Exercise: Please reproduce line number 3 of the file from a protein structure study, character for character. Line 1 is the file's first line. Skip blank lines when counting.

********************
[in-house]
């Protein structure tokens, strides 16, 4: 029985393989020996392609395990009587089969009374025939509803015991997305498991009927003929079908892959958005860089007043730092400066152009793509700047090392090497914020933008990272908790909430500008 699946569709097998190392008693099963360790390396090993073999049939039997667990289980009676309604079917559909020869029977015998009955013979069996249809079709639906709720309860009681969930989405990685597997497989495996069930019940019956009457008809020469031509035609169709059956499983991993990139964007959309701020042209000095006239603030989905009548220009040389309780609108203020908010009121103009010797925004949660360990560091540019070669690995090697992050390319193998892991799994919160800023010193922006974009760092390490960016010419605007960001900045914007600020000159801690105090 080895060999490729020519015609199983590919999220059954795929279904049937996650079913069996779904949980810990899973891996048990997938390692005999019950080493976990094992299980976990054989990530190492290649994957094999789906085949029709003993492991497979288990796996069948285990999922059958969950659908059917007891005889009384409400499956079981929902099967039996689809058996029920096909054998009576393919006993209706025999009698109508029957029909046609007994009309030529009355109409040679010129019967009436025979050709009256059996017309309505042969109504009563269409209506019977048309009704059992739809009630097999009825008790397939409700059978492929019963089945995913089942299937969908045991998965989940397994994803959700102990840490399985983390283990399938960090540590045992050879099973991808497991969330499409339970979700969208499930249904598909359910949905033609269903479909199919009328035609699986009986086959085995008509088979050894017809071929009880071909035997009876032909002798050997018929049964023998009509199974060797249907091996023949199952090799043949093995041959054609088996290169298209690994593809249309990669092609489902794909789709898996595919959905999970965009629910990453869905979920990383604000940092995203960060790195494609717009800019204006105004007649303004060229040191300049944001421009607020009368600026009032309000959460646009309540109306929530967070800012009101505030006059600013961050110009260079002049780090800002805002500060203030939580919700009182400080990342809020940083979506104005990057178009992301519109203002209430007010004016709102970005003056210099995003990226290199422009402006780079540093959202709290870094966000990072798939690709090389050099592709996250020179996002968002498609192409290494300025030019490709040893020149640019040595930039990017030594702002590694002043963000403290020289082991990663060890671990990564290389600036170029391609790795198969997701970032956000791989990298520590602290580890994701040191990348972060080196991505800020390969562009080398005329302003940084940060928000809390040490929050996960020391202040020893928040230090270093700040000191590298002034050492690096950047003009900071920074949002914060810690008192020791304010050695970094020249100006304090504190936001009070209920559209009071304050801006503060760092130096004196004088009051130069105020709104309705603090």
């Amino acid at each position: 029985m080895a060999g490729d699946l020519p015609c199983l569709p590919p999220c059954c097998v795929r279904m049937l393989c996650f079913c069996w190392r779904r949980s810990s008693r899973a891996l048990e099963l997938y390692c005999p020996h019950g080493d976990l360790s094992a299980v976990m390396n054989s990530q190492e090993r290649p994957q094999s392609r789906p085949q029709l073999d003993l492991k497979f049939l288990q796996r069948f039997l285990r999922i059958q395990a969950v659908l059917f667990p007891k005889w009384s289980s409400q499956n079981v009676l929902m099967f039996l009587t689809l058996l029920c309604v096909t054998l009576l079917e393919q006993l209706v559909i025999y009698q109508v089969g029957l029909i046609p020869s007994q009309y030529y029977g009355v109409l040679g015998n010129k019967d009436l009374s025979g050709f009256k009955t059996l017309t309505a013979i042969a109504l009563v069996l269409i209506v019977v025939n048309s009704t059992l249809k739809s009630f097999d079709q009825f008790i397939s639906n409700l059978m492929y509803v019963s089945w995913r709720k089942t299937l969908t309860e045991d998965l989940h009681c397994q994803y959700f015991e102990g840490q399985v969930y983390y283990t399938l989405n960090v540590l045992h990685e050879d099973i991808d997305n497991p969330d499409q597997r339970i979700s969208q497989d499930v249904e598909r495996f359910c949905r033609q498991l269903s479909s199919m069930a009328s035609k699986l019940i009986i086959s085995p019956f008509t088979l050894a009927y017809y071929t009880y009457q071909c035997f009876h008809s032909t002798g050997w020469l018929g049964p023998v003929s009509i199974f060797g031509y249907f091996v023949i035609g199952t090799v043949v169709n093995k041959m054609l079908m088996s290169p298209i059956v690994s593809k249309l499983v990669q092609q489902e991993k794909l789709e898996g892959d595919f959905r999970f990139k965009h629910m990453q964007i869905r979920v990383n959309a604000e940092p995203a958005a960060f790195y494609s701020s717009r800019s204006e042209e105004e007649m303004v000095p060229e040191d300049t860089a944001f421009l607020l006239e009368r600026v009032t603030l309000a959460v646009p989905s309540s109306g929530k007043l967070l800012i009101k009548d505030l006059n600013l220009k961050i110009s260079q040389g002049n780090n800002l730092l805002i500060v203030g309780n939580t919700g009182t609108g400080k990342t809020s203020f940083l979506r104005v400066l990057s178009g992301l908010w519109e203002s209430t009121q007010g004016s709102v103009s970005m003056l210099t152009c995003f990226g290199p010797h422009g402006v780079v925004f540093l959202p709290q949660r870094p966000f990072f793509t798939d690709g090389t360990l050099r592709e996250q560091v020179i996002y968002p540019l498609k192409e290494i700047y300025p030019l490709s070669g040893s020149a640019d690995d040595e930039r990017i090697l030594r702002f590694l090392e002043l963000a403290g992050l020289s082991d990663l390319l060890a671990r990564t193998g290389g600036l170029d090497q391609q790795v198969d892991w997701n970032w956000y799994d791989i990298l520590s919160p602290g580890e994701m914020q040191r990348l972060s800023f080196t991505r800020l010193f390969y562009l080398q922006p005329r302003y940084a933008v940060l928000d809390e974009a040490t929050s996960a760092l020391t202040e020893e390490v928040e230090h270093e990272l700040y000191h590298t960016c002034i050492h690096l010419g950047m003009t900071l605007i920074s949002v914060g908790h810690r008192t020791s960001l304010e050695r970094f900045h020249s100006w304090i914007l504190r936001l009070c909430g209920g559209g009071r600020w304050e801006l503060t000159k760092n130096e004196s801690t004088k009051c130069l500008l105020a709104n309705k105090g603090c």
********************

């Amino acid at each position: 029985m080895a060999g490729d699946l020519p015609c199983l569709p590919p999220c059954c097998v795929r279904m049937l393989c996650f079913c069996w190392r779904r949980s810990s008693r899973a891996l048990e099963l997938y390692c005999p020996h019950g080493d976990l360790s094992a299980v976990m390396n054989s990530q190492e090993r290649p994957q094999s392609r789906p085949q029709l073999d003993l492991k497979f049939l288990q796996r069948f039997l285990r999922i059958q395990a969950v659908l059917f667990p007891k005889w009384s289980s409400q499956n079981v009676l929902m099967f039996l009587t689809l058996l029920c309604v096909t054998l009576l079917e393919q006993l209706v559909i025999y009698q109508v089969g029957l029909i046609p020869s007994q009309y030529y029977g009355v109409l040679g015998n010129k019967d009436l009374s025979g050709f009256k009955t059996l017309t309505a013979i042969a109504l009563v069996l269409i209506v019977v025939n048309s009704t059992l249809k739809s009630f097999d079709q009825f008790i397939s639906n409700l059978m492929y509803v019963s089945w995913r709720k089942t299937l969908t309860e045991d998965l989940h009681c397994q994803y959700f015991e102990g840490q399985v969930y983390y283990t399938l989405n960090v540590l045992h990685e050879d099973i991808d997305n497991p969330d499409q597997r339970i979700s969208q497989d499930v249904e598909r495996f359910c949905r033609q498991l269903s479909s199919m069930a009328s035609k699986l019940i009986i086959s085995p019956f008509t088979l050894a009927y017809y071929t009880y009457q071909c035997f009876h008809s032909t002798g050997w020469l018929g049964p023998v003929s009509i199974f060797g031509y249907f091996v023949i035609g199952t090799v043949v169709n093995k041959m054609l079908m088996s290169p298209i059956v690994s593809k249309l499983v990669q092609q489902e991993k794909l789709e898996g892959d595919f959905r999970f990139k965009h629910m990453q964007i869905r979920v990383n959309a604000e940092p995203a958005a960060f790195y494609s701020s717009r800019s204006e042209e105004e007649m303004v000095p060229e040191d300049t860089a944001f421009l607020l006239e009368r600026v009032t603030l309000a959460v646009p989905s309540s109306g929530k007043l967070l800012i009101k009548d505030l006059n600013l220009k961050i110009s260079q040389g002049n780090n800002l730092l805002i500060v203030g309780n939580t919700g009182t609108g400080k990342t809020s203020f940083l979506r104005v400066l990057s178009g992301l908010w519109e203002s209430t009121q007010g004016s709102v103009s970005m003056l210099t152009c995003f990226g290199p010797h422009g402006v780079v925004f540093l959202p709290q949660r870094p966000f990072f793509t798939d690709g090389t360990l050099r592709e996250q560091v020179i996002y968002p540019l498609k192409e290494i700047y300025p030019l490709s070669g040893s020149a640019d690995d040595e930039r990017i090697l030594r702002f590694l090392e002043l963000a403290g992050l020289s082991d990663l390319l060890a671990r990564t193998g290389g600036l170029d090497q391609q790795v198969d892991w997701n970032w956000y799994d791989i990298l520590s919160p602290g580890e994701m914020q040191r990348l972060s800023f080196t991505r800020l010193f390969y562009l080398q922006p005329r302003y940084a933008v940060l928000d809390e974009a040490t929050s996960a760092l020391t202040e020893e390490v928040e230090h270093e990272l700040y000191h590298t960016c002034i050492h690096l010419g950047m003009t900071l605007i920074s949002v914060g908790h810690r008192t020791s960001l304010e050695r970094f900045h020249s100006w304090i914007l504190r936001l009070c909430g209920g559209g009071r600020w304050e801006l503060t000159k760092n130096e004196s801690t004088k009051c130069l500008l105020a709104n309705k105090g603090c």